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Emphysema



Emphysema
Classification & external resources
H&E (haematoxylin and eosin) stained lung tissue sample from an end-stage emphysema patient. RBCs are red, nuclei are blue-purple, other cellular and extracellular material is pink, and air spaces are white.
ICD-10 J43.
ICD-9 492
DiseasesDB 4190
MedlinePlus 000136
eMedicine med/654 

Emphysema is a type of chronic obstructive pulmonary disease (COPD), formerly termed chronic obstructive lung disease (COLD). It is often caused by exposure to toxic chemicals or long-term exposure to tobacco smoke.

Emphysema is caused by loss of elasticity (increased compliance) of the lung tissue, from destruction of structures supporting the alveoli, and destruction of capillaries feeding the alveoli. The result is that the small airways collapse during exhalation (although alveolar collapsibility has increased), leading to an obstructive form of lung disease (airflow is impeded and air is generally "trapped" in the lungs in obstructive lung diseases). Symptoms include shortness of breath on exertion (typically when climbing stairs or inclines, and later at rest), hyperventilation, and an expanded chest.

Emphysema patients are sometimes referred to as "pink puffers". This is because emphysema sufferers may hyperventilate to maintain adequate blood oxygen levels. Hyperventilation explains why mild emphysema patients do not appear cyanotic as chronic bronchitis (another COPD disorder) sufferers often do; hence they are "pink puffers" (able to maintain almost normal blood gases through hyperventilation and not "blue bloaters" (cyanosis; inadequate oxygen in the blood). However, any severely chronically obstructed (COPD) respiratory disease will result in hypoxia (decreased blood partial pressure of oxygen) and hypercapnia (increased blood partial pressure of Carbon Dioxide), called Blue Bloaters. Blue Bloaters are so named as they have almost normal ventilatory drive (due to decreased sensitivity to carbon dioxide secondary to chronic hypercapnia), are plethoric (red face/cheeks due to a polycythemia secondary to chronic hypoxia) and cyanotic (due to decreased hemoglobin saturation).

Additional recommended knowledge

Contents

Clinical signs

Clinical signs at the fingers include cigarette stains (although actually tar) and asterixis (metabolic flap) at the wrist if they are carbon dioxide retainers (NOTE: finger clubbing is NOT a general feature of emphysema). Examination of the face reveals a plethoric complexion (if there is a secondary polycythemia), pursed-lipped breathing, and central cyanosis. Examination of the chest reveals increased percussion notes (particularly over the liver) and a difficult to palpate apex beat (all due to hyperinflation), decreased breath sounds, audible expiratory wheeze, as well as signs of fluid overload (seen in advanced disease) such as pitting peripheral edema.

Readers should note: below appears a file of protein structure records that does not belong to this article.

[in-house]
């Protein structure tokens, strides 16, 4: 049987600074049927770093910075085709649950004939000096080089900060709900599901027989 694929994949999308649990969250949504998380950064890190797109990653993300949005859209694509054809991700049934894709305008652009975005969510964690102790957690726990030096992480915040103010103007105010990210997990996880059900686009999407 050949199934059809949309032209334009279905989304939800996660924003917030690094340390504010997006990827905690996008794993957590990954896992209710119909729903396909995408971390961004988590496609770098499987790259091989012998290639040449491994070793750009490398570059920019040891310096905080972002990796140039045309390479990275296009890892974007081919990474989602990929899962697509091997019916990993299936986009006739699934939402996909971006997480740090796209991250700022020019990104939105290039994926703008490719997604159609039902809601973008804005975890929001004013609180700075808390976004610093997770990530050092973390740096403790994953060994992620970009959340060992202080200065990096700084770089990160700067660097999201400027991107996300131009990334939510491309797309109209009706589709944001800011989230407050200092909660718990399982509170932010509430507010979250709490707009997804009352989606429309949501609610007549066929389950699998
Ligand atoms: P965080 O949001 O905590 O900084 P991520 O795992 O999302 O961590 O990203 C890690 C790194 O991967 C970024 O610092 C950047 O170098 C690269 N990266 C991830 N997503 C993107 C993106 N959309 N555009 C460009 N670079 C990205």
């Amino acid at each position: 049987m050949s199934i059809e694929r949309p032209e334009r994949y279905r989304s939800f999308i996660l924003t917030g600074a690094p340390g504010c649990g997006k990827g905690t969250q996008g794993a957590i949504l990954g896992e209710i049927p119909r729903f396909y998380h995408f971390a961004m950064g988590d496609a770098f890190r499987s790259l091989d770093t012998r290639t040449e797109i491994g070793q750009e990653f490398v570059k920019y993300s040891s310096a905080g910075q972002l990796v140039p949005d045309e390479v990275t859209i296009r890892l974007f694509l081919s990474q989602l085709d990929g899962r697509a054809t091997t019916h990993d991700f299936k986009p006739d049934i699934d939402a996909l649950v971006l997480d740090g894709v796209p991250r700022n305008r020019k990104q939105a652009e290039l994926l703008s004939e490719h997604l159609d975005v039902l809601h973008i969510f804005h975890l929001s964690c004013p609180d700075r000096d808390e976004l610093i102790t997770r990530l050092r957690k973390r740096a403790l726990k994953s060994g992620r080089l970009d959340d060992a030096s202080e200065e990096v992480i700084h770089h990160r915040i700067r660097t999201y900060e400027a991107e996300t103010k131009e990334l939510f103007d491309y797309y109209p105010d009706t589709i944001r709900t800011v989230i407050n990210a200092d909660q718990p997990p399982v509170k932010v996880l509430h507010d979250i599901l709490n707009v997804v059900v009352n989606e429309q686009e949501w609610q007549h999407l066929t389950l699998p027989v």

Classically,clinical examination of an emphysematic patient reveals no overt crackles, however, in some patients the fine opening of airway 'popping' (dissimilar to the fine crackles of pulmonary fibrosis or coarse crackles of mucinous or oedematous fluid) can be auscultated.

Diagnosis

Diagnosis is by spirometry (lung function testing), including diffusion testing. Findings will often demonstrate a decrease in FEV1 but an increase in Total Lung Capacity (TLC). Diffusion tests such as DLCO will show a decreased diffusion capacity. Other investigations might include X-rays, high resolution spiral chest CT-scan, bronchoscopy (when other lung disease is suspected, including malignancy), blood tests, pulse. It might also be under the category of Alpha-1 Antitrypsin Deficiency, AAT. A way to help AAT is to put more into the blood flow and eat more protein.

Pathophysiology

  In normal breathing, air is drawn in through the bronchial passages and down into the increasingly fine network of tubing in the lungs called the alveoli, which are many millions of tiny sacs surrounded by capillaries. These absorb the oxygen and transfer it into the blood. When toxins such as smoke are breathed into the lungs, the particles are trapped and cause a localized inflammatory response. Chemicals released during the inflammatory response (e.g., elastase) can break down the walls of alveoli (alveolar septum). This leads to significant modifications of lung architecture[1], characterized mainly by intrapulmonary air collections and confining parenchyma collapse[1]; as far as the process proceeds expiratory bronchial obstruction and thoracic cage expansion also occur, with the clinical picture of COPD. Mainly decreased is the ability to exude carbon dioxide due to ventilation deficit and, in the more serious cases, oxygen uptake is also impaired. The activity of another molecule called alpha 1-antitrypsin normally neutralizes the destructive action of one of these damaging molecules.

After a prolonged period, hyperventilation becomes inadequate to maintain high enough oxygen levels in the blood. The body compensates by vasoconstricting appropriate vessels. This leads to pulmonary hypertension, which places increased strain on the right side of the heart, the one that pumps deoxygenated blood to the lungs, and it often fails. The failure causes the heart muscle to thicken to pump more blood. Eventually, as the heart continues to fail, it becomes larger and blood backs up in the liver.

Emphysema occurs in a higher proportion in patients with decreased alpha 1-antitrypsin (A1AT) levels (alpha 1-antitrypsin deficiency, A1AD). In A1AD, inflammatory enzymes (such as elastase) are able to destroy the alveolar tissue (the elastin fibre, for example). Most A1AD patients do not develop clinically significant emphysema, but smoking and severely decreased A1AT levels (10-15%) can cause emphysema at a young age. The pattern of emphysema in A1AD is described as panacinar (involving the entire acinus) as opposed to the centrilobular pattern seen with smoking; the former typically affects the lower lungs, and the former affects the upper lungs. In all, A1AD causes about 2% of all emphysema. However, smokers with A1AD are in the highest risk category for emphysema.